In the realm of space re­search, In­dia is among the top coun­tries in the world. How­ever, when it comes to aero­space sec­tor, In­dia is lag­ging way be­hind, not hav­ing pro­duced one com­mer­cial air­craft to date. It is not that In­dia does not have the tal­ent and

SP's Airbuz - - Table Of Contents - BY R. CHANDRAKANTH

THE PRESENT GOV­ERN­MENT IS earnest in its mo­tives of de­vel­op­ing the na­tion, lev­er­ag­ing the vast tal­ent pool it has. The ‘Make in In­dia’ ini­tia­tive is go­ing to be a ma­jor driv­ing force for both in­dige­nous de­vel­op­ment and col­lab­o­rated ef­forts. With re­gard to aero­nau­ti­cal ‘ Make in In­dia’, the Min­istry of Civil Avi­a­tion is the nodal agency for de­vel­op­ing com­mer­cial aero-re­lated man­u­fac­tur­ing and its ecosys­tem in In­dia. The re­cently an­nounced Na­tional Civil Avi­a­tion Pol­icy is go­ing to cat­a­pult the avi­a­tion sec­tor from dif­fer­ent per­spec­tives, in­clud­ing air­craft de­vel­op­ment. And with in­creased for­eign di­rect in­vest­ment in de­fence and avi­a­tion, the pos­si­bil­i­ties of get­ting fund­ing for ‘trans­lat­able’ ideas has be­come eas­ier.

It is in this back­ground we see the ef­forts of Ramees Muhammed from Kan­nur in Ker­ala and now work­ing Qatar. In­dia woe­fully lags be­hind in con­cept de­sign. But here we see an In­dian avi­a­tion en­thu­si­ast de­velop a fu­tur­is­tic de­sign of an air­craft with ver­ti­cal lift-off ca­pa­bil­i­ties. The con­cept de­sign called St­ingR12 is a cross­over con­cept be­tween re­al­ity and fic­tion which is de­signed to per­form like a jet plane but to take-off and land like a he­li­cop-

ter. There are air­craft with ver­ti­cal take-off and land­ing (VTOL) abil­ity, but mostly are lim­ited to sin­gle-seat mil­i­tary plat­forms. The con­cept prop­a­gated by Ramees is of an air­craft de­signed to per­form like a jet plane but to take-off and land like a he­li­copter. He has said that two main en­gines sit­u­ated at the rear end of the ma­chine pro­vide the thrust and also con­trol­la­bil­ity by thrust vec­tor­ing. Ad­di­tion­ally an­gle ad­justable ro­tors on each of the two wings en­able ver­ti­cal take-off, land­ing and hover in midair. The thrust vec­tor­ing and ro­tors are com­ple­mented by the winglets which bend down and turn in­wards.

The con­cept air­craft uses car­bon fi­bre com­pos­ites in or­der to re­duce weight thereby re­duc­ing fuel con­sump­tion. The de­fin­i­tive shape helps the jet to per­form midair ma­noeu­vres and quickly de­scend and climb. The con­cept air­craft mea­sures around 23.8 m in length, 6.3 m height and has a wing­span of 4.38 m.

The air­craft, he said, is ideal for res­cue op­er­a­tions in hilly re­gions, for­est ar­eas as well as for med­i­cal evac­u­a­tion in ur­ban ar­eas. It can also be used for mil­i­tary and com­mer­cial pur­poses. He said the plane can carry eight pas­sen­gers. An en­hanced canopy gives the pi­lot and pas­sen­ger a bet­ter view of out­side. The fuel tanks are sit­u­ated at the lower side of the belly as un­like the tra­di­tional air­craft, its wings are pro­vided with ro­tors.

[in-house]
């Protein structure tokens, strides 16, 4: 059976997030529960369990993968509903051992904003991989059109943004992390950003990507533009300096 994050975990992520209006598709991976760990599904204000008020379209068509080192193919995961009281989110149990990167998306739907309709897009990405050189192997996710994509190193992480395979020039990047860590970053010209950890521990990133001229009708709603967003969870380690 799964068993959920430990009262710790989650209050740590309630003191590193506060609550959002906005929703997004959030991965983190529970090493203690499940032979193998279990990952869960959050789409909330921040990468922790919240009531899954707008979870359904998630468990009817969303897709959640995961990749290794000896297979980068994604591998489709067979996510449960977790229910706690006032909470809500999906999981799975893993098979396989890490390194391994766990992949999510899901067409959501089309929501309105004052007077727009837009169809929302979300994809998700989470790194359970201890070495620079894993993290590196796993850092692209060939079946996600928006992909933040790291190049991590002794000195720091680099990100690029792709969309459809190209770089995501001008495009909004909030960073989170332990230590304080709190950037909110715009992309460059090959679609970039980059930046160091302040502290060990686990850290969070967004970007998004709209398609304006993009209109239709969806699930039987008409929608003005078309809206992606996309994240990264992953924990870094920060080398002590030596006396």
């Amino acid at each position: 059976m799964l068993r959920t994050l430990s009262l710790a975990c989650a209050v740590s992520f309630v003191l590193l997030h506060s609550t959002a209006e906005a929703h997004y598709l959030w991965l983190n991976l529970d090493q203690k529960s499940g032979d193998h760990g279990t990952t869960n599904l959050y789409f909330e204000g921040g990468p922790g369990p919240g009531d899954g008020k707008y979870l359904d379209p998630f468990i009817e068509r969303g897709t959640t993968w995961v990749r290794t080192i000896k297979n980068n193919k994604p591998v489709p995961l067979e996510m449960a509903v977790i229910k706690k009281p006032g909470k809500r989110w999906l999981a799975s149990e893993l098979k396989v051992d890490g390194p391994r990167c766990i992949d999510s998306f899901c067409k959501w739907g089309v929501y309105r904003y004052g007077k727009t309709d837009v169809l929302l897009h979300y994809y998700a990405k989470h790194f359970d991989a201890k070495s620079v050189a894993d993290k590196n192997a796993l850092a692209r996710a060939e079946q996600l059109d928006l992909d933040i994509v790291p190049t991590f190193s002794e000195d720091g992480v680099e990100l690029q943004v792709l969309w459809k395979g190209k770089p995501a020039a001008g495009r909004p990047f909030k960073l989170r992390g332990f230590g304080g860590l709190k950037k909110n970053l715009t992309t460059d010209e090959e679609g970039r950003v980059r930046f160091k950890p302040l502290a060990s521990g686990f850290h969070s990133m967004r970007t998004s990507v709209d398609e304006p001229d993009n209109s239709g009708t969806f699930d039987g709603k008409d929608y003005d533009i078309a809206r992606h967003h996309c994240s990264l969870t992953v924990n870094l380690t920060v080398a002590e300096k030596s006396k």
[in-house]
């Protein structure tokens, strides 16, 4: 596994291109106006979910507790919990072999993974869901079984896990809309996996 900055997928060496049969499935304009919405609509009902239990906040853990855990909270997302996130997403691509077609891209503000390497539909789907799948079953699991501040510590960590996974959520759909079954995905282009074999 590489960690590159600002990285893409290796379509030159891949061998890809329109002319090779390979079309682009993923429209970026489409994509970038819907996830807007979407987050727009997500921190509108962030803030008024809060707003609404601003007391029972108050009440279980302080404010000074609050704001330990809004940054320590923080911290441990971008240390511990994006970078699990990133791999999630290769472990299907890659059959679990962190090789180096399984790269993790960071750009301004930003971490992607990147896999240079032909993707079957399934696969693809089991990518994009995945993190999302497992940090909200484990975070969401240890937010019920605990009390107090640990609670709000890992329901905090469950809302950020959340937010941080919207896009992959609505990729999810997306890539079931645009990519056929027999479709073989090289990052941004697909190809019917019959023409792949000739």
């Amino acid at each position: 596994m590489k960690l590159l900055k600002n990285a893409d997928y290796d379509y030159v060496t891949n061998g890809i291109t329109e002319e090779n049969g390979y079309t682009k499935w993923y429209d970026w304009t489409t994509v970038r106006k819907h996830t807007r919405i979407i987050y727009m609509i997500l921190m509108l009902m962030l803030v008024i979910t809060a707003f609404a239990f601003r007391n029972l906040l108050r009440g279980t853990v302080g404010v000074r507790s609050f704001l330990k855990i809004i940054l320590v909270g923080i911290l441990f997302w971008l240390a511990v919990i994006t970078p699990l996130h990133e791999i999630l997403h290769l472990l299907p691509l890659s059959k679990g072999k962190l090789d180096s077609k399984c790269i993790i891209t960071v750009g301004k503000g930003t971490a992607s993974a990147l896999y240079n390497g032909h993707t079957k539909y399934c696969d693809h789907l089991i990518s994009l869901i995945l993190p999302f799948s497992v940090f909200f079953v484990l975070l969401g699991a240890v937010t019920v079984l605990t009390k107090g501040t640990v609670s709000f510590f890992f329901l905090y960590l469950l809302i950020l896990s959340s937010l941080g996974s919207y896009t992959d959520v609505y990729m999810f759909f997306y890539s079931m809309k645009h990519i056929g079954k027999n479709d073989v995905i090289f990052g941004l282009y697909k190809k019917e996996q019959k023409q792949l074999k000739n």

In an in­ter­view with SP’s AirBuz, Ramees elab­o­rates on the de­tails of the con­cept. SP’s AirBuz (SP’s): Could you give us an up­date on your con­cept de­sign? As we see, the first ar­ti­cles sur­faced two years ago. Ramees Muhammed (Ramees): I have been sketch­ing to re­fine the shape from a fic­tional model to a more re­al­ity-based one. The over­all shape has been changed grad­u­ally with more curvy rather than steep struc­ture. I am con­stantly try­ing to re­fine the shape which has to con­form to the laws of aero­dy­nam­ics. An ar­range- ment is be­ing made to 3D print the struc­ture, so we can test it as a scale model. SP’s: You were sup­posed to meet up with Oman Po­lice to present the con­cept. Has that hap­pened? Ramees: The demon­stra­tion to any­one can be car­ried out only when we have a live work­ing model and not just vi­su­als and sketches. We will do it once we have a work­ing model to show. SP’s: Such fu­tur­is­tic con­cepts in­volve a lot of trial and er­ror be­fore they are ready to fly. What ac­cord­ing to you could be the time line for it to reach the stage of man­u­fac­ture? Ramees: We will work on the fi­nalised struc­ture and cre­ate a scale model for the wind tun­nel test and in­te­grate with work­ing en­gines to test it. The cur­rent model has only gone through the vir­tual wind tun­nel soft­ware. For a big­ger model, we need ex­pert ad­vice and in­puts in re­spect of fuel and power out­put. For a com­plex project like this, there could be and in fact there will be a lot of failed tests and tri­als as the con­cept is quite dif­fer­ent from tra­di­tional air­craft. This may take a year or two for ex­per­i­men­ta­tion un­der dif­fer­ent con­di­tions. Maybe there will be dras­tic changes on the shape, struc­ture and the hy­draulics as some of them may not con­form to the laid down stan­dards. SP’s: In view of the com­plex­ity of the con­cept, it will re­quire huge in­vest­ments. What is the ball­park fig­ure es­ti­mated by you? Ramees: To be hon­est, I haven’t been much con­scious about the cost yet as this idea needs to be im­ple­mented to get a work­ing model. For an air­craft like this, the ini­tial pro­duc­tion cost could be over $180 mil­lion; but again we can­not es­ti­mate it at the mo­ment. It all de­pends upon what ma­te­ri­als to use, com­po­nents and var­i­ous tests and mod­i­fi­ca­tions. SP’s: In these two years, have there been any changes that you have made to the con­cept? Ramees: The con­cept model has gone through many re­vi­sions over this past two years. The shape and place­ment of hy­draulics all over the air­frame has been mod­i­fied. The pre­vi­ous de­sign had the air in­take mounted sep­a­rately which has later been in­te­grated with the bot­tom of the wings. The free ro­tors have been re­placed with ducted fans and main en­gines are now equipped with con­trol sys­tems for thrust vec­tor­ing.